Shaded cocoa can protect forests: Here’s what it takes

Recent research led by MOCCA, CATIE and ICRAF documents the conditions linking cocoa farming to reforestation and deforestation in the municipality of Waslala, in Nicaragua and the district of Irazola, Ucayali, Peru.

This research suggests that reforestation and deforestation processes vary at the farm and landscape levels and depend on national and local contexts.

The potential of cocoa farming to enhance tree cover and provide ecosystem services depends on what type and how much shaded cocoa is planted, and how these farms are placed and managed across landscapes.

In Nicaragua, most experts agreed that cocoa farming functions as a key agent of reforestation to enhance tree cover in the agricultural landscape.

The farming models promoted by development agencies, governments, and the private sector were described as “agroforestry systems” where cocoa is grown in small plots, between 0.7–1.5 hectare per farm with 833 to 1,100 plants per hectare, yet average crop yields were low; in the range of 250 to 450 kg of dry bean per hectare annually.

Moreover, cocoa shade canopies retained up to 22 shade species planted in the range of 80 to 180 trees in one hectare and displayed in three vertical layers (small trees-less than <10 m tall, medium size trees between 10–20 m tall, and large trees (more than >20 m tall) containing 50%, 30%, and 20% of total tree density, respectively.

Analysis of images of land use in the Waslala municipality between the years 2000 and 2015 showed that the major drivers of deforestation were livestock, small-scale agriculture, and timber harvest from legal and illegal sources.

Although cocoa covers only 2% of the territory, the fact that the crop is planted over previously deforested land, degraded pastures, and sometimes replaces old, unproductive coffee plots, shaded cocoa is in fact preventing the expansion of other land uses with less environmental value and landscape restoration potential and reduces pressure on nearby forests.

Shaded cocoa is (…) preventing the expansion of other land uses with less environmental value and landscape restoration potential and reduces pressure on nearby forests.

In Peru, cocoa farming plays a crucial role as an agent of reforestation to enhance tree cover in any given landscape.

The farming models promoted in the country are considered to be “various types of shading systems” where cocoa is grown in plots ranging from 2.5 to 3.5 ha per farm with 1,100 to 1,250 plants ha−1, better agronomic management (chemical and organic fertilization) is provided so farmers get higher yields (700–1,000 kg of dry bean per hectare in one year).

Shade tree richness and density ranges between 12-15 species and 60 and 120 individuals in one plot and shade canopies displayed two vertical layers (low: trees up to <10 m tall and medium size trees (height between 10–20 m), 60% of those trees occurred within the low layer and the remaining 40% were in the medium layer.

Assessment of images of land use between 2002 and 2015 showed that the major drivers of tree cover decline in the Irazola district were palm oil, small-scale agriculture, and pastures.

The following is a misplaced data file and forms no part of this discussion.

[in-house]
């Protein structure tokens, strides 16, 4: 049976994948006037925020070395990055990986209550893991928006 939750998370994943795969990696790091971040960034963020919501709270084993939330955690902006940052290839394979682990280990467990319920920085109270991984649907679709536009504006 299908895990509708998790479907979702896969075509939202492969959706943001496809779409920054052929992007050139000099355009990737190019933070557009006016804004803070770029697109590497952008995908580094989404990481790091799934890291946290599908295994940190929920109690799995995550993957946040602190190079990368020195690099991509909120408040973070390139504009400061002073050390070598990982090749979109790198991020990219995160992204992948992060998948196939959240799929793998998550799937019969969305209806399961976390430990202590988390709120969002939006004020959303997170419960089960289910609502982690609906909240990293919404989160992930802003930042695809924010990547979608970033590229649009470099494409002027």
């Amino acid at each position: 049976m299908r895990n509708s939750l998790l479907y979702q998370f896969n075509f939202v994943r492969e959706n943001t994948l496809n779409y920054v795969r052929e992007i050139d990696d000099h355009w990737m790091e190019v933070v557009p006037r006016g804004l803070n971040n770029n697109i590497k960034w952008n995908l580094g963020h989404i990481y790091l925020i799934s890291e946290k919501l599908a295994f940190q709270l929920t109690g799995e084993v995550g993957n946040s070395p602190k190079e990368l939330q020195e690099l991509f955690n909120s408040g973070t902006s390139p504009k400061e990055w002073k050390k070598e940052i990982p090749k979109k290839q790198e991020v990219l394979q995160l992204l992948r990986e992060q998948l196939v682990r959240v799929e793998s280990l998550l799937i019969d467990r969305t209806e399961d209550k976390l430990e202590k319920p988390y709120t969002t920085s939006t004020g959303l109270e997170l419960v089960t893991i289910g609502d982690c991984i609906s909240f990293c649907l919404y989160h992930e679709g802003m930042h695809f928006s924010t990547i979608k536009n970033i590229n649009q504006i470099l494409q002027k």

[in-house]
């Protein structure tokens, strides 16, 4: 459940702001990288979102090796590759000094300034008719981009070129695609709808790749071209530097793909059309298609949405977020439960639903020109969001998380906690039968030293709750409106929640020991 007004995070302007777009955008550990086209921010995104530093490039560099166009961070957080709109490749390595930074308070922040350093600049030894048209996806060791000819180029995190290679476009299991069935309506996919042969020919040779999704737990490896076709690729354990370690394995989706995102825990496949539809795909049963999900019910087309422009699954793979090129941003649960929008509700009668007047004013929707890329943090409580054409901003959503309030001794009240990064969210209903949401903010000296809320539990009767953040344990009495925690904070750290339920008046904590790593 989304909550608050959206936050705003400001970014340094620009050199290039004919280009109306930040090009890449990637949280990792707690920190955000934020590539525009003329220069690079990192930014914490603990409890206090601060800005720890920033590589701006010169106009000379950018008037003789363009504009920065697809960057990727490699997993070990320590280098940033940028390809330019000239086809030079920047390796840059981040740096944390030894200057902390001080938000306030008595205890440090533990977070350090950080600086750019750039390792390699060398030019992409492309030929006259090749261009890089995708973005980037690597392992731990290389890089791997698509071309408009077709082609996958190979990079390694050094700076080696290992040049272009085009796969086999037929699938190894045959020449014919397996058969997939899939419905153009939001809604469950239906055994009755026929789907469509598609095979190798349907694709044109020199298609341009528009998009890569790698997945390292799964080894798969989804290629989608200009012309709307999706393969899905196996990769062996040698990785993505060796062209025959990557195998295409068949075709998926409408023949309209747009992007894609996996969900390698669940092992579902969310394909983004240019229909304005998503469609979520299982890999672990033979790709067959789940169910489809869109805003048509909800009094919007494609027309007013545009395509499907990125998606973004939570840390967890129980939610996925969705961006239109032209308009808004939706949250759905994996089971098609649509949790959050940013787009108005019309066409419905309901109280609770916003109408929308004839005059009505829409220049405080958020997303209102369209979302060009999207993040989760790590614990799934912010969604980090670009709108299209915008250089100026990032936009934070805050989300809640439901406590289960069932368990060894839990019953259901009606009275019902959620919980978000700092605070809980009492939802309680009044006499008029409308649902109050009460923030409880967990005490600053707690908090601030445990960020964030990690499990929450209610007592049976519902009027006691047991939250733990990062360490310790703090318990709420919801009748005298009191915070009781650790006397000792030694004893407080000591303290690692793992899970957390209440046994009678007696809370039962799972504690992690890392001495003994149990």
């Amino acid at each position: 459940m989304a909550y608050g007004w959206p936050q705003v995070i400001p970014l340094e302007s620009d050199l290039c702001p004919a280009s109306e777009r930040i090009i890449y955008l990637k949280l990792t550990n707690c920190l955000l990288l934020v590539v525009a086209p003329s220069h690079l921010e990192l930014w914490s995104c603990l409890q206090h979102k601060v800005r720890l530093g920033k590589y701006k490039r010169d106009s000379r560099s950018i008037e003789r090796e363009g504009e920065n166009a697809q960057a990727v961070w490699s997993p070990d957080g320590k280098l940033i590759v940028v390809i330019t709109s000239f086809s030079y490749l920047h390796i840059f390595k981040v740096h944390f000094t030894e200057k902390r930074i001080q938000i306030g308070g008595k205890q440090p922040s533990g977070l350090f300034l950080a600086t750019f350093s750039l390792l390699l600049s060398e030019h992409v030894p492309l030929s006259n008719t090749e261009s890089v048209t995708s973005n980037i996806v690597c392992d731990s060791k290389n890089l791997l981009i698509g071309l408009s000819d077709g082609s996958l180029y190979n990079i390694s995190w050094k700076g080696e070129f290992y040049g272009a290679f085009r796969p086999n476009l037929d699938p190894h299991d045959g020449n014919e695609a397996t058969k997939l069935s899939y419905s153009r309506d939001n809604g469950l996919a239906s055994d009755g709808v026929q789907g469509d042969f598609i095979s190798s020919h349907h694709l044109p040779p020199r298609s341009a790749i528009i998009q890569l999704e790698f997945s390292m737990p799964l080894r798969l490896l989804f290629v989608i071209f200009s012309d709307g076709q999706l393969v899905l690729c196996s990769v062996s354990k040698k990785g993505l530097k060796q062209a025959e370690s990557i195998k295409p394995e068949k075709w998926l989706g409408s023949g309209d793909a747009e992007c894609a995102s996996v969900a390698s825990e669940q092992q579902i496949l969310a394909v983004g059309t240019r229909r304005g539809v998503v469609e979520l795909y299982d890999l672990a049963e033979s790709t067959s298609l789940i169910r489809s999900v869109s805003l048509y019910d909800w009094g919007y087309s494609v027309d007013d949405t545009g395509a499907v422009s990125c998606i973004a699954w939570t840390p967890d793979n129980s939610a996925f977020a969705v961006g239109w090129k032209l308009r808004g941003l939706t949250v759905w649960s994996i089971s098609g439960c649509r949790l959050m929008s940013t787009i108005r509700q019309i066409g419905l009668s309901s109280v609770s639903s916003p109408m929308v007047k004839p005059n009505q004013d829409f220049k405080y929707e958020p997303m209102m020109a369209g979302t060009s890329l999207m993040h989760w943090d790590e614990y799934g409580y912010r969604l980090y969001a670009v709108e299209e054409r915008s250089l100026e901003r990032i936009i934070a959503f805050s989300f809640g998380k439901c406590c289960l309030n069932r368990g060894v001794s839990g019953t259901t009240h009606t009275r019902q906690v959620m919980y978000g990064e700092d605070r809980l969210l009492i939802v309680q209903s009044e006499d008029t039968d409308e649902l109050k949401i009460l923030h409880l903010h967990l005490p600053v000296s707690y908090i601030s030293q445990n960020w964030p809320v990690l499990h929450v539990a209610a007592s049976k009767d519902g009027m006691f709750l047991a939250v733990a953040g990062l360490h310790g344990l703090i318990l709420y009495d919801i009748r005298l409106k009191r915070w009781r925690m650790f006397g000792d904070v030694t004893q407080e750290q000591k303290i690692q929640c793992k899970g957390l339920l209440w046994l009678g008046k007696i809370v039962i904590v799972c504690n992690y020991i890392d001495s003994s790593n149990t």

Cocoa, which covers 13% of the land, is mainly grown under shade trees contributing to secure tree-cover on agricultural landscapes, thus slowing deforestation.

The research team warned that depending on the context and the occurrence of sudden events along the supply chain (such as changes in cost and information requirements for certification, lack of access to safe markets for cocoa, fruits and timber, and pest and diseases outbreaks), this set of “shocks” can discourage farmers to plant more shaded cocoa or can lead to the abandonment of cocoa plantations.

This is because it is no longer attractive, so shaded cocoa farms might not be able to retain trees.

The cocoa sector might be quite sensitive to outer shocks and sudden events so anyone wanting to enhance the role of cocoa farming to restore the environment must focus on activities at the farm level and should combine actions toward landscape configuration, fair governance, trading models, and strengthening farmers’ knowledge.

In Waslala, Nicaragua, the conditions associated with reforestation were shaded cocoa models promoted by local NGOs, shade trees and other incentives including payment for environmental services and the provision of training services, access to safe markets to sale harvested cocoa and improved cocoa genetic material.

The contexts associated with deforestation were the age of the farmers, fluctuation of cocoa prices, low farm productivity, and weak legal frameworks.

In Irazola, Ucayali, Peru, the main factors relating cocoa farming to reforestation were access to safe markets, degree of technical knowledge, the high financial weight of cocoa on a family’s income, low cost certification, and the level of participation of cocoa farmers in cooperatives or associations.

The elements linking cocoa farming to deforestation were the influence of industry players in the decision-making over cocoa supply chain, lack of government intervention and weak legal frameworks, fluctuation of cocoa prices, and insecure land tenure rights.

The outcomes of this research could aid informed decisions in the cocoa sector to:

  1. Debate the best and profitable cocoa agroforestry models for organized farmers;
  2. Formulate policies for sustainable cocoa farming on a large scale; and
  3. Assess landscape restoration opportunities to maximize the role of cocoa farming as a reforestation agent in Latin America.
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